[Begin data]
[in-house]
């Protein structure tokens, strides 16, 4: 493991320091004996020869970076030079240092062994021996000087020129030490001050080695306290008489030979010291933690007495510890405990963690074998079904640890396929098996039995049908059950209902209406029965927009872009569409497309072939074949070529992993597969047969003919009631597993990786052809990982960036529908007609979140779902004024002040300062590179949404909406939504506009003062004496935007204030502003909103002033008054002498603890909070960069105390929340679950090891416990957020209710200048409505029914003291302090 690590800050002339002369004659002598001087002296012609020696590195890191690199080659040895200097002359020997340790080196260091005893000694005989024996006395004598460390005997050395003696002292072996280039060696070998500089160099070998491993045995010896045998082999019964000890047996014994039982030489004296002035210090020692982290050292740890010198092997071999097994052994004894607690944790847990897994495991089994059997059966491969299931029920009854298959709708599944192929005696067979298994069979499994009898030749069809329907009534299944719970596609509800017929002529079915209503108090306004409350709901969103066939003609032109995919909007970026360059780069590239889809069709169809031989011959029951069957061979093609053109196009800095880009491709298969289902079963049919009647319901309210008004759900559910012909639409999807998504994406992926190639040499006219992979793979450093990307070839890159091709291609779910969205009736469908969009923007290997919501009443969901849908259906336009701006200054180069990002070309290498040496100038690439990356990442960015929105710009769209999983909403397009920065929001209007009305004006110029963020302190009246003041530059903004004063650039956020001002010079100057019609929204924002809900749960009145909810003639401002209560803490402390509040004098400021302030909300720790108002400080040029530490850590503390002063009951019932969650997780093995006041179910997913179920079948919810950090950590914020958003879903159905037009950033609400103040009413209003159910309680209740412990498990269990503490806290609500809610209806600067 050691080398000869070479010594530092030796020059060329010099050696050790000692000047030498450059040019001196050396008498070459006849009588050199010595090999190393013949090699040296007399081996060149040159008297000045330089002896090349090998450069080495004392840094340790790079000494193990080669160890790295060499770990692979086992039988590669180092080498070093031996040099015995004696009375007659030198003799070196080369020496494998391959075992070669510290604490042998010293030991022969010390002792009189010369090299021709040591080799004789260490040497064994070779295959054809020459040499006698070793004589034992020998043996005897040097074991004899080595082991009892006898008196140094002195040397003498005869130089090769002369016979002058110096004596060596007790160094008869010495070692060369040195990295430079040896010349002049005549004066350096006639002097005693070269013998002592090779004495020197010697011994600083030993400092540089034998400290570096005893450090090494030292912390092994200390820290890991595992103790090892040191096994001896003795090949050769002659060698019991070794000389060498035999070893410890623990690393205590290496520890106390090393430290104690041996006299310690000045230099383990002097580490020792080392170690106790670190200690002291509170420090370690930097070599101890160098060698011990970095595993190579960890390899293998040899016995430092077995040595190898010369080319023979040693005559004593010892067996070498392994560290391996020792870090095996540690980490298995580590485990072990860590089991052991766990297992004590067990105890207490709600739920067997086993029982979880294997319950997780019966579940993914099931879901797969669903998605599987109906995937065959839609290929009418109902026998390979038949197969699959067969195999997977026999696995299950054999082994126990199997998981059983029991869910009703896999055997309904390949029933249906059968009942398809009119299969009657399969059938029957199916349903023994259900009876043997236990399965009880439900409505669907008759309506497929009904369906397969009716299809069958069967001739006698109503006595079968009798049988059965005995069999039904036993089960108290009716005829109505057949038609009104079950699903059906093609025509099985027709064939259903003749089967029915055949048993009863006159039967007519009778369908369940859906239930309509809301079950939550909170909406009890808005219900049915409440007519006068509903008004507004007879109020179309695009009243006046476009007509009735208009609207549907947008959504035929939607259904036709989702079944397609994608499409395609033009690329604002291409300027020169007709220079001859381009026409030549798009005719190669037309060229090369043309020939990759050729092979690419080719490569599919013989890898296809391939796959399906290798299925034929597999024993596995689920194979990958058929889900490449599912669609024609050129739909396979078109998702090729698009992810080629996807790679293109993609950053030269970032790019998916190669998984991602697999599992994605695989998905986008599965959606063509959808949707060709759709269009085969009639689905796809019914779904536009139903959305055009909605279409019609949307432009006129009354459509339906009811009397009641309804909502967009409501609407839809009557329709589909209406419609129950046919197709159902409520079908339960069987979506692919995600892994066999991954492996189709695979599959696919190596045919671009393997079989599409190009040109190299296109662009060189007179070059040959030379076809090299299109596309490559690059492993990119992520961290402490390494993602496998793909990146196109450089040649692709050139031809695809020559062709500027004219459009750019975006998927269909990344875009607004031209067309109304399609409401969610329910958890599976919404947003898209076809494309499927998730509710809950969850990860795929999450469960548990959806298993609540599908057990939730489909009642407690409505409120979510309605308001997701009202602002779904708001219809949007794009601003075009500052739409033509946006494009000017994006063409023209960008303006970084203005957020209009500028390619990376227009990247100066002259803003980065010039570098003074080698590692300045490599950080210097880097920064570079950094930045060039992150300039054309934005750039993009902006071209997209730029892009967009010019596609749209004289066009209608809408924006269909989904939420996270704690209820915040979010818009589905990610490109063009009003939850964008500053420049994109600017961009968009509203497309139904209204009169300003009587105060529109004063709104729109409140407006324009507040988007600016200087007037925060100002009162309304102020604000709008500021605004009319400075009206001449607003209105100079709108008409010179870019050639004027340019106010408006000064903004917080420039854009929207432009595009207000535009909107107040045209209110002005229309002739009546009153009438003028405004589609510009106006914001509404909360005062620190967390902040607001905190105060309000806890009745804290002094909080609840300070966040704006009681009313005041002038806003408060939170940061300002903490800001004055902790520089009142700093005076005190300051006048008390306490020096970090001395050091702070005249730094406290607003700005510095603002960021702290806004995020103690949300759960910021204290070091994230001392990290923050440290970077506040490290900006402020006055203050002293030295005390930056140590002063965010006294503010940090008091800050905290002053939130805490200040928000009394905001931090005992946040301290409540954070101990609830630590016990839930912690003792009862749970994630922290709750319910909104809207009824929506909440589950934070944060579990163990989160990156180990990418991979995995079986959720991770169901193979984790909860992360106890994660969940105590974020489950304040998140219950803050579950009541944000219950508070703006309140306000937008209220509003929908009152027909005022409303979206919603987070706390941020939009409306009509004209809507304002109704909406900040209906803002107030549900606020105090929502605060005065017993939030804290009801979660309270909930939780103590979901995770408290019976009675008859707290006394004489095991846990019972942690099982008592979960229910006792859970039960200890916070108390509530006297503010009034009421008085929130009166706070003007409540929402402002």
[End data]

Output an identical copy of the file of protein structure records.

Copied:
[in-house]
């Protein structure tokens, strides 16, 4: 493991320091004996020869970076030079240092062994021996000087020129030490001050080695306290008489030979010291933690007495510890405990963690074998079904640890396929098996039995049908059950209902209406029965927009872009569409497309072939074949070529992993597969047969003919009631597993990786052809990982960036529908007609979140779902004024002040300062590179949404909406939504506009003062004496935007204030502003909103002033008054002498603890909070960069105390929340679950090891416990957020209710200048409505029914003291302090 690590800050002339002369004659002598001087002296012609020696590195890191690199080659040895200097002359020997340790080196260091005893000694005989024996006395004598460390005997050395003696002292072996280039060696070998500089160099070998491993045995010896045998082999019964000890047996014994039982030489004296002035210090020692982290050292740890010198092997071999097994052994004894607690944790847990897994495991089994059997059966491969299931029920009854298959709708599944192929005696067979298994069979499994009898030749069809329907009534299944719970596609509800017929002529079915209503108090306004409350709901969103066939003609032109995919909007970026360059780069590239889809069709169809031989011959029951069957061979093609053109196009800095880009491709298969289902079963049919009647319901309210008004759900559910012909639409999807998504994406992926190639040499006219992979793979450093990307070839890159091709291609779910969205009736469908969009923007290997919501009443969901849908259906336009701006200054180069990002070309290498040496100038690439990356990442960015929105710009769209999983909403397009920065929001209007009305004006110029963020302190009246003041530059903004004063650039956020001002010079100057019609929204924002809900749960009145909810003639401002209560803490402390509040004098400021302030909300720790108002400080040029530490850590503390002063009951019932969650997780093995006041179910997913179920079948919810950090950590914020958003879903159905037009950033609400103040009413209003159910309680209740412990498990269990503490806290609500809610209806600067 050691080398000869070479010594530092030796020059060329010099050696050790000692000047030498450059040019001196050396008498070459006849009588050199010595090999190393013949090699040296007399081996060149040159008297000045330089002896090349090998450069080495004392840094340790790079000494193990080669160890790295060499770990692979086992039988590669180092080498070093031996040099015995004696009375007659030198003799070196080369020496494998391959075992070669510290604490042998010293030991022969010390002792009189010369090299021709040591080799004789260490040497064994070779295959054809020459040499006698070793004589034992020998043996005897040097074991004899080595082991009892006898008196140094002195040397003498005869130089090769002369016979002058110096004596060596007790160094008869010495070692060369040195990295430079040896010349002049005549004066350096006639002097005693070269013998002592090779004495020197010697011994600083030993400092540089034998400290570096005893450090090494030292912390092994200390820290890991595992103790090892040191096994001896003795090949050769002659060698019991070794000389060498035999070893410890623990690393205590290496520890106390090393430290104690041996006299310690000045230099383990002097580490020792080392170690106790670190200690002291509170420090370690930097070599101890160098060698011990970095595993190579960890390899293998040899016995430092077995040595190898010369080319023979040693005559004593010892067996070498392994560290391996020792870090095996540690980490298995580590485990072990860590089991052991766990297992004590067990105890207490709600739920067997086993029982979880294997319950997780019966579940993914099931879901797969669903998605599987109906995937065959839609290929009418109902026998390979038949197969699959067969195999997977026999696995299950054999082994126990199997998981059983029991869910009703896999055997309904390949029933249906059968009942398809009119299969009657399969059938029957199916349903023994259900009876043997236990399965009880439900409505669907008759309506497929009904369906397969009716299809069958069967001739006698109503006595079968009798049988059965005995069999039904036993089960108290009716005829109505057949038609009104079950699903059906093609025509099985027709064939259903003749089967029915055949048993009863006159039967007519009778369908369940859906239930309509809301079950939550909170909406009890808005219900049915409440007519006068509903008004507004007879109020179309695009009243006046476009007509009735208009609207549907947008959504035929939607259904036709989702079944397609994608499409395609033009690329604002291409300027020169007709220079001859381009026409030549798009005719190669037309060229090369043309020939990759050729092979690419080719490569599919013989890898296809391939796959399906290798299925034929597999024993596995689920194979990958058929889900490449599912669609024609050129739909396979078109998702090729698009992810080629996807790679293109993609950053030269970032790019998916190669998984991602697999599992994605695989998905986008599965959606063509959808949707060709759709269009085969009639689905796809019914779904536009139903959305055009909605279409019609949307432009006129009354459509339906009811009397009641309804909502967009409501609407839809009557329709589909209406419609129950046919197709159902409520079908339960069987979506692919995600892994066999991954492996189709695979599959696919190596045919671009393997079989599409190009040109190299296109662009060189007179070059040959030379076809090299299109596309490559690059492993990119992520961290402490390494993602496998793909990146196109450089040649692709050139031809695809020559062709500027004219459009750019975006998927269909990344875009607004031209067309109304399609409401969610329910958890599976919404947003898209076809494309499927998730509710809950969850990860795929999450469960548990959806298993609540599908057990939730489909009642407690409505409120979510309605308001997701009202602002779904708001219809949007794009601003075009500052739409033509946006494009000017994006063409023209960008303006970084203005957020209009500028390619990376227009990247100066002259803003980065010039570098003074080698590692300045490599950080210097880097920064570079950094930045060039992150300039054309934005750039993009902006071209997209730029892009967009010019596609749209004289066009209608809408924006269909989904939420996270704690209820915040979010818009589905990610490109063009009003939850964008500053420049994109600017961009968009509203497309139904209204009169300003009587105060529109004063709104729109409140407006324009507040988007600016200087007037925060100002009162309304102020604000709008500021605004009319400075009206001449607003209105100079709108008409010179870019050639004027340019106010408006000064903004917080420039854009929207432009595009207000535009909107107040045209209110002005229309002739009546009153009438003028405004589609510009106006914001509404909360005062620190967390902040607001905190105060309000806890009745804290002094909080609840300070966040704006009681009313005041002038806003408060939170940061300002903490800001004055902790520089009142700093005076005190300051006048008390306490020096970090001395050091702070005249730094406290607003700005510095603002960021702290806004995020103690949300759960910021204290070091994230001392990290923050440290970077506040490290900006402020006055203050002293030295005390930056140590002063965010006294503010940090008091800050905290002053939130805490200040928000009394905001931090005992946040301290409540954070101990609830630590016990839930912690003792009862749970994630922290709750319910909104809207009824929506909440589950934070944060579990163990989160990156180990990418991979995995079986959720991770169901193979984790909860992360106890994660969940105590974020489950304040998140219950803050579950009541944000219950508070703006309140306000937008209220509003929908009152027909005022409303979206919603987070706390941020939009409306009509004209809507304002109704909406900040209906803002107030549900606020105090929502605060005065017993939030804290009801979660309270909930939780103590979901995770408290019976009675008859707290006394004489095991846990019972942690099982008592979960229910006792859970039960200890916070108390509530006297503010009034009421008085929130009166706070003007409540929402402002």